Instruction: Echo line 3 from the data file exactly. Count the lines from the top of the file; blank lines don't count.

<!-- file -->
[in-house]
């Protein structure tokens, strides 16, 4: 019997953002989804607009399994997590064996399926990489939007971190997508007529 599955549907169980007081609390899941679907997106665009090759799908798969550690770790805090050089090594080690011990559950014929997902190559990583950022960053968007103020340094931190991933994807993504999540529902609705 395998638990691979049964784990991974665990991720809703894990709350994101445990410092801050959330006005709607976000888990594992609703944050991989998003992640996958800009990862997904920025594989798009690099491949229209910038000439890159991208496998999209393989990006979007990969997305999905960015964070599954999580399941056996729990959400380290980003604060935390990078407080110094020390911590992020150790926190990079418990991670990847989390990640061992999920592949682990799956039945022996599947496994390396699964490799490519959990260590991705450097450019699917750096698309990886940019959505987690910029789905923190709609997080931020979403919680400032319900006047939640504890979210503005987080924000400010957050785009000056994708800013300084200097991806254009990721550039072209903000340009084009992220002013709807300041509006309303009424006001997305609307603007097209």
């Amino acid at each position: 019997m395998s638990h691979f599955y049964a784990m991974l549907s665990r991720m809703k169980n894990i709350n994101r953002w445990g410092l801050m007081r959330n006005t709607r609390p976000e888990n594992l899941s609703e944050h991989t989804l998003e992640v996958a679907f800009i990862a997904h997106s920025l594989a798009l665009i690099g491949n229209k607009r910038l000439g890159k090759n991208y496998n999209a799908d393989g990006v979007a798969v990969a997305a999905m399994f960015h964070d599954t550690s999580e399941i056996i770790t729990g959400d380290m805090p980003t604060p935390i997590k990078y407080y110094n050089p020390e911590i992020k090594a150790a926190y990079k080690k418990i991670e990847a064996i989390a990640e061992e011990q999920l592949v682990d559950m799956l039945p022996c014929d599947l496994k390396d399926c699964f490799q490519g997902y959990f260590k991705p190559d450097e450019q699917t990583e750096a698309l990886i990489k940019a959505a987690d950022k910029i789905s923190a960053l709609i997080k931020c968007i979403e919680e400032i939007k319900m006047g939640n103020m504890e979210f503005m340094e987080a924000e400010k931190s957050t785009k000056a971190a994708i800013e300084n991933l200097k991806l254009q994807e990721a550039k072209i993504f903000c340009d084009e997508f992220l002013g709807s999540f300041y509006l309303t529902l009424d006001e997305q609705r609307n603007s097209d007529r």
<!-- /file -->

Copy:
């Amino acid at each position: 019997m395998s638990h691979f599955y049964a784990m991974l549907s665990r991720m809703k169980n894990i709350n994101r953002w445990g410092l801050m007081r959330n006005t709607r609390p976000e888990n594992l899941s609703e944050h991989t989804l998003e992640v996958a679907f800009i990862a997904h997106s920025l594989a798009l665009i690099g491949n229209k607009r910038l000439g890159k090759n991208y496998n999209a799908d393989g990006v979007a798969v990969a997305a999905m399994f960015h964070d599954t550690s999580e399941i056996i770790t729990g959400d380290m805090p980003t604060p935390i997590k990078y407080y110094n050089p020390e911590i992020k090594a150790a926190y990079k080690k418990i991670e990847a064996i989390a990640e061992e011990q999920l592949v682990d559950m799956l039945p022996c014929d599947l496994k390396d399926c699964f490799q490519g997902y959990f260590k991705p190559d450097e450019q699917t990583e750096a698309l990886i990489k940019a959505a987690d950022k910029i789905s923190a960053l709609i997080k931020c968007i979403e919680e400032i939007k319900m006047g939640n103020m504890e979210f503005m340094e987080a924000e400010k931190s957050t785009k000056a971190a994708i800013e300084n991933l200097k991806l254009q994807e990721a550039k072209i993504f903000c340009d084009e997508f992220l002013g709807s999540f300041y509006l309303t529902l009424d006001e997305q609705r609307n603007s097209d007529r």